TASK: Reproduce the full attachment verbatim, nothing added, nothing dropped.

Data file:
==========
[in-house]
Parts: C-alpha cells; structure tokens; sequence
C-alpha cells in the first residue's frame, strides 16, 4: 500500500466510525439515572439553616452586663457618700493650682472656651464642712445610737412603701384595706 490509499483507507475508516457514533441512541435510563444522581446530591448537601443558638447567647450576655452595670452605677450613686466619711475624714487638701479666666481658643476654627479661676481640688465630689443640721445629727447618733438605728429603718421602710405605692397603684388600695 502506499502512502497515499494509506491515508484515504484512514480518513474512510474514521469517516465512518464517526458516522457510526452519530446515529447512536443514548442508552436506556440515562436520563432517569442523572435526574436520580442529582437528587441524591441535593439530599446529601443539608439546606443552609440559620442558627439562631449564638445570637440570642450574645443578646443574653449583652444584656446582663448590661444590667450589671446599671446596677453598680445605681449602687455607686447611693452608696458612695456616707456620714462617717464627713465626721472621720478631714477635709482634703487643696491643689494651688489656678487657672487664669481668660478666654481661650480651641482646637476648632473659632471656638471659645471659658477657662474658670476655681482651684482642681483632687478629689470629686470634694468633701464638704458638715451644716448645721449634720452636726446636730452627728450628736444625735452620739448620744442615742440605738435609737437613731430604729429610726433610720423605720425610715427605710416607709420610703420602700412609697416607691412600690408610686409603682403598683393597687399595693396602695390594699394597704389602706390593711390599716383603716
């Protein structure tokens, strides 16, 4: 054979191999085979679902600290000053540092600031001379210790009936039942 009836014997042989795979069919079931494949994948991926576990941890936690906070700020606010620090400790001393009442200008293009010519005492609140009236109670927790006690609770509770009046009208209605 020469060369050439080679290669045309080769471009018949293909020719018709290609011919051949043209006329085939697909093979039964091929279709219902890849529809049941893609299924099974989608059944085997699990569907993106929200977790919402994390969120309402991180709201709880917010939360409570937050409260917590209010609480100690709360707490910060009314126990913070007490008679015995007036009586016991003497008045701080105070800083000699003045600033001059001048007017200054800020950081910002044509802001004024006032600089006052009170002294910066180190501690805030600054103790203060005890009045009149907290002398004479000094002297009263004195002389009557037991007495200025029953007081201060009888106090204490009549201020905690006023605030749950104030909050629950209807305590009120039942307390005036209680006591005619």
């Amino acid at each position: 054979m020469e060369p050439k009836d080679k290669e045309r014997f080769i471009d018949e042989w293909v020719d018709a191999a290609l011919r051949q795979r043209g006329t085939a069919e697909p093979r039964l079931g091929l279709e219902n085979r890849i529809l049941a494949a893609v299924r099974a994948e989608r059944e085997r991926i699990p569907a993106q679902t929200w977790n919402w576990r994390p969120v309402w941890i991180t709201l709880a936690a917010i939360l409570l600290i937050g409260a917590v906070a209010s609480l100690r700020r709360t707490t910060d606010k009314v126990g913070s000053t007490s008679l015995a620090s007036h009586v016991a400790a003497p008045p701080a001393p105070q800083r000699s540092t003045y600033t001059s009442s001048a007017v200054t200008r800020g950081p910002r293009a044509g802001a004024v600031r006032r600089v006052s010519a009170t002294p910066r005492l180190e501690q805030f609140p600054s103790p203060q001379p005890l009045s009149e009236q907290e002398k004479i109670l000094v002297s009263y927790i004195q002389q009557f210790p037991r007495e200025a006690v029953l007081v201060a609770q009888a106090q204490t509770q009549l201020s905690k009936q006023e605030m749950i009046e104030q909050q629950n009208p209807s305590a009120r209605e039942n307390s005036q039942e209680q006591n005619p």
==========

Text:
[in-house]
Parts: C-alpha cells; structure tokens; sequence
C-alpha cells in the first residue's frame, strides 16, 4: 500500500466510525439515572439553616452586663457618700493650682472656651464642712445610737412603701384595706 490509499483507507475508516457514533441512541435510563444522581446530591448537601443558638447567647450576655452595670452605677450613686466619711475624714487638701479666666481658643476654627479661676481640688465630689443640721445629727447618733438605728429603718421602710405605692397603684388600695 502506499502512502497515499494509506491515508484515504484512514480518513474512510474514521469517516465512518464517526458516522457510526452519530446515529447512536443514548442508552436506556440515562436520563432517569442523572435526574436520580442529582437528587441524591441535593439530599446529601443539608439546606443552609440559620442558627439562631449564638445570637440570642450574645443578646443574653449583652444584656446582663448590661444590667450589671446599671446596677453598680445605681449602687455607686447611693452608696458612695456616707456620714462617717464627713465626721472621720478631714477635709482634703487643696491643689494651688489656678487657672487664669481668660478666654481661650480651641482646637476648632473659632471656638471659645471659658477657662474658670476655681482651684482642681483632687478629689470629686470634694468633701464638704458638715451644716448645721449634720452636726446636730452627728450628736444625735452620739448620744442615742440605738435609737437613731430604729429610726433610720423605720425610715427605710416607709420610703420602700412609697416607691412600690408610686409603682403598683393597687399595693396602695390594699394597704389602706390593711390599716383603716
């Protein structure tokens, strides 16, 4: 054979191999085979679902600290000053540092600031001379210790009936039942 009836014997042989795979069919079931494949994948991926576990941890936690906070700020606010620090400790001393009442200008293009010519005492609140009236109670927790006690609770509770009046009208209605 020469060369050439080679290669045309080769471009018949293909020719018709290609011919051949043209006329085939697909093979039964091929279709219902890849529809049941893609299924099974989608059944085997699990569907993106929200977790919402994390969120309402991180709201709880917010939360409570937050409260917590209010609480100690709360707490910060009314126990913070007490008679015995007036009586016991003497008045701080105070800083000699003045600033001059001048007017200054800020950081910002044509802001004024006032600089006052009170002294910066180190501690805030600054103790203060005890009045009149907290002398004479000094002297009263004195002389009557037991007495200025029953007081201060009888106090204490009549201020905690006023605030749950104030909050629950209807305590009120039942307390005036209680006591005619």
């Amino acid at each position: 054979m020469e060369p050439k009836d080679k290669e045309r014997f080769i471009d018949e042989w293909v020719d018709a191999a290609l011919r051949q795979r043209g006329t085939a069919e697909p093979r039964l079931g091929l279709e219902n085979r890849i529809l049941a494949a893609v299924r099974a994948e989608r059944e085997r991926i699990p569907a993106q679902t929200w977790n919402w576990r994390p969120v309402w941890i991180t709201l709880a936690a917010i939360l409570l600290i937050g409260a917590v906070a209010s609480l100690r700020r709360t707490t910060d606010k009314v126990g913070s000053t007490s008679l015995a620090s007036h009586v016991a400790a003497p008045p701080a001393p105070q800083r000699s540092t003045y600033t001059s009442s001048a007017v200054t200008r800020g950081p910002r293009a044509g802001a004024v600031r006032r600089v006052s010519a009170t002294p910066r005492l180190e501690q805030f609140p600054s103790p203060q001379p005890l009045s009149e009236q907290e002398k004479i109670l000094v002297s009263y927790i004195q002389q009557f210790p037991r007495e200025a006690v029953l007081v201060a609770q009888a106090q204490t509770q009549l201020s905690k009936q006023e605030m749950i009046e104030q909050q629950n009208p209807s305590a009120r209605e039942n307390s005036q039942e209680q006591n005619p």